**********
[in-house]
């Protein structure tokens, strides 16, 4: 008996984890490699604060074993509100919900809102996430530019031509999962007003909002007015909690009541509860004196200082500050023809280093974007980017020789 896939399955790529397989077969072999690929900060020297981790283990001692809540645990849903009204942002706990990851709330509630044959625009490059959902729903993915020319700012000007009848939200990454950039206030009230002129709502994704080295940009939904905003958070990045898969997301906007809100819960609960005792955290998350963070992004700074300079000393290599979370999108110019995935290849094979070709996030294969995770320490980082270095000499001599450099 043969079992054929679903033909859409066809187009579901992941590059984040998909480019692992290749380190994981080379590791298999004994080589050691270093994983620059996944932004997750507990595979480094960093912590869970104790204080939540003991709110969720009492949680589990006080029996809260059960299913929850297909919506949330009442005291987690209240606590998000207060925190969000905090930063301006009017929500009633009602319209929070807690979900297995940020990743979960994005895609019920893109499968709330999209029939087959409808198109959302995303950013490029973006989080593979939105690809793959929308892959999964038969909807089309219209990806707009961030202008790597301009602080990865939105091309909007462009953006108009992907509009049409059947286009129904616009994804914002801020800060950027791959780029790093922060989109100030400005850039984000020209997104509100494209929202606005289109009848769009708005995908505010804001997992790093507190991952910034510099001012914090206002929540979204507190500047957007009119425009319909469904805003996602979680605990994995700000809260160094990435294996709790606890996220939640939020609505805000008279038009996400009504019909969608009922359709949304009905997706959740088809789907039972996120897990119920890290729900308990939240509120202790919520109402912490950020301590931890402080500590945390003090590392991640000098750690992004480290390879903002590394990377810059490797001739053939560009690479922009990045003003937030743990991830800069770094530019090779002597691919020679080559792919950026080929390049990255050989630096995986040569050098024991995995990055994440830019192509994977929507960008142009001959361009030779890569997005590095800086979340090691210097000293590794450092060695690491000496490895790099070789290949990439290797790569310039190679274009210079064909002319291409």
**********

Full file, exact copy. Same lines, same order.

[in-house]
């Protein structure tokens, strides 16, 4: 008996984890490699604060074993509100919900809102996430530019031509999962007003909002007015909690009541509860004196200082500050023809280093974007980017020789 896939399955790529397989077969072999690929900060020297981790283990001692809540645990849903009204942002706990990851709330509630044959625009490059959902729903993915020319700012000007009848939200990454950039206030009230002129709502994704080295940009939904905003958070990045898969997301906007809100819960609960005792955290998350963070992004700074300079000393290599979370999108110019995935290849094979070709996030294969995770320490980082270095000499001599450099 043969079992054929679903033909859409066809187009579901992941590059984040998909480019692992290749380190994981080379590791298999004994080589050691270093994983620059996944932004997750507990595979480094960093912590869970104790204080939540003991709110969720009492949680589990006080029996809260059960299913929850297909919506949330009442005291987690209240606590998000207060925190969000905090930063301006009017929500009633009602319209929070807690979900297995940020990743979960994005895609019920893109499968709330999209029939087959409808198109959302995303950013490029973006989080593979939105690809793959929308892959999964038969909807089309219209990806707009961030202008790597301009602080990865939105091309909007462009953006108009992907509009049409059947286009129904616009994804914002801020800060950027791959780029790093922060989109100030400005850039984000020209997104509100494209929202606005289109009848769009708005995908505010804001997992790093507190991952910034510099001012914090206002929540979204507190500047957007009119425009319909469904805003996602979680605990994995700000809260160094990435294996709790606890996220939640939020609505805000008279038009996400009504019909969608009922359709949304009905997706959740088809789907039972996120897990119920890290729900308990939240509120202790919520109402912490950020301590931890402080500590945390003090590392991640000098750690992004480290390879903002590394990377810059490797001739053939560009690479922009990045003003937030743990991830800069770094530019090779002597691919020679080559792919950026080929390049990255050989630096995986040569050098024991995995990055994440830019192509994977929507960008142009001959361009030779890569997005590095800086979340090691210097000293590794450092060695690491000496490895790099070789290949990439290797790569310039190679274009210079064909002319291409």